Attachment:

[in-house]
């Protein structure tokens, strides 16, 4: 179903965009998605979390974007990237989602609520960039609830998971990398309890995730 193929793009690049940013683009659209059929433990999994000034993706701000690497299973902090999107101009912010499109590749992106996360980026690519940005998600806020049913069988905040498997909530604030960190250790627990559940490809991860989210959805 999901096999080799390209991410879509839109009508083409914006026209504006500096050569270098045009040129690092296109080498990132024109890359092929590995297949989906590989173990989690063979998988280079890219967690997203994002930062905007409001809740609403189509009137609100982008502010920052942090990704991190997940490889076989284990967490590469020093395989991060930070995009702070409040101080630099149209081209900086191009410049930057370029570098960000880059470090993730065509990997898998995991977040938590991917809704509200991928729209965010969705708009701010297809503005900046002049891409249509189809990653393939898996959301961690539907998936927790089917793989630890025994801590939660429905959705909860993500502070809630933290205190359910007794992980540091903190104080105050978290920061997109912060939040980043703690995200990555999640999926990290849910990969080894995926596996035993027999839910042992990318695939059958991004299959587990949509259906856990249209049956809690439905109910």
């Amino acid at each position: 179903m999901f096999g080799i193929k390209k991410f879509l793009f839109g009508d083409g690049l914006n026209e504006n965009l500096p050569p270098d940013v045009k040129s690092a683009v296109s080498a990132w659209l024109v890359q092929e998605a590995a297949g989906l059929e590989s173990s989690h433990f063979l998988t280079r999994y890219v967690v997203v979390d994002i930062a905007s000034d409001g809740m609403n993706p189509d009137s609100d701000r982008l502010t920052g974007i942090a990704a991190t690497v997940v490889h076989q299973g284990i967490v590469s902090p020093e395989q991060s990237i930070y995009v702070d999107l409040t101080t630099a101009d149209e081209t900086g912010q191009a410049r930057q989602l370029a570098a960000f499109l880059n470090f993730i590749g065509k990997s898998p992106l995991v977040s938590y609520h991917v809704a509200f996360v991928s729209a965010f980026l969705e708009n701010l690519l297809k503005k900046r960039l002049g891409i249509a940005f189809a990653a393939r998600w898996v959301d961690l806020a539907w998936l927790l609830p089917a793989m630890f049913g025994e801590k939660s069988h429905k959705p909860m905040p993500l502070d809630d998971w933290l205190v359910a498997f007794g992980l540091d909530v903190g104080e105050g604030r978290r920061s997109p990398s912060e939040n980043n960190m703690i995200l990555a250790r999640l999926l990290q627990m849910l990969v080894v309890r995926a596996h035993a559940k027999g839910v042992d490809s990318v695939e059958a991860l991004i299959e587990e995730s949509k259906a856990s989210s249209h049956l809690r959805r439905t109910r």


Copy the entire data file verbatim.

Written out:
[in-house]
């Protein structure tokens, strides 16, 4: 179903965009998605979390974007990237989602609520960039609830998971990398309890995730 193929793009690049940013683009659209059929433990999994000034993706701000690497299973902090999107101009912010499109590749992106996360980026690519940005998600806020049913069988905040498997909530604030960190250790627990559940490809991860989210959805 999901096999080799390209991410879509839109009508083409914006026209504006500096050569270098045009040129690092296109080498990132024109890359092929590995297949989906590989173990989690063979998988280079890219967690997203994002930062905007409001809740609403189509009137609100982008502010920052942090990704991190997940490889076989284990967490590469020093395989991060930070995009702070409040101080630099149209081209900086191009410049930057370029570098960000880059470090993730065509990997898998995991977040938590991917809704509200991928729209965010969705708009701010297809503005900046002049891409249509189809990653393939898996959301961690539907998936927790089917793989630890025994801590939660429905959705909860993500502070809630933290205190359910007794992980540091903190104080105050978290920061997109912060939040980043703690995200990555999640999926990290849910990969080894995926596996035993027999839910042992990318695939059958991004299959587990949509259906856990249209049956809690439905109910």
């Amino acid at each position: 179903m999901f096999g080799i193929k390209k991410f879509l793009f839109g009508d083409g690049l914006n026209e504006n965009l500096p050569p270098d940013v045009k040129s690092a683009v296109s080498a990132w659209l024109v890359q092929e998605a590995a297949g989906l059929e590989s173990s989690h433990f063979l998988t280079r999994y890219v967690v997203v979390d994002i930062a905007s000034d409001g809740m609403n993706p189509d009137s609100d701000r982008l502010t920052g974007i942090a990704a991190t690497v997940v490889h076989q299973g284990i967490v590469s902090p020093e395989q991060s990237i930070y995009v702070d999107l409040t101080t630099a101009d149209e081209t900086g912010q191009a410049r930057q989602l370029a570098a960000f499109l880059n470090f993730i590749g065509k990997s898998p992106l995991v977040s938590y609520h991917v809704a509200f996360v991928s729209a965010f980026l969705e708009n701010l690519l297809k503005k900046r960039l002049g891409i249509a940005f189809a990653a393939r998600w898996v959301d961690l806020a539907w998936l927790l609830p089917a793989m630890f049913g025994e801590k939660s069988h429905k959705p909860m905040p993500l502070d809630d998971w933290l205190v359910a498997f007794g992980l540091d909530v903190g104080e105050g604030r978290r920061s997109p990398s912060e939040n980043n960190m703690i995200l990555a250790r999640l999926l990290q627990m849910l990969v080894v309890r995926a596996h035993a559940k027999g839910v042992d490809s990318v695939e059958a991860l991004i299959e587990e995730s949509k259906a856990s989210s249209h049956l809690r959805r439905t109910r």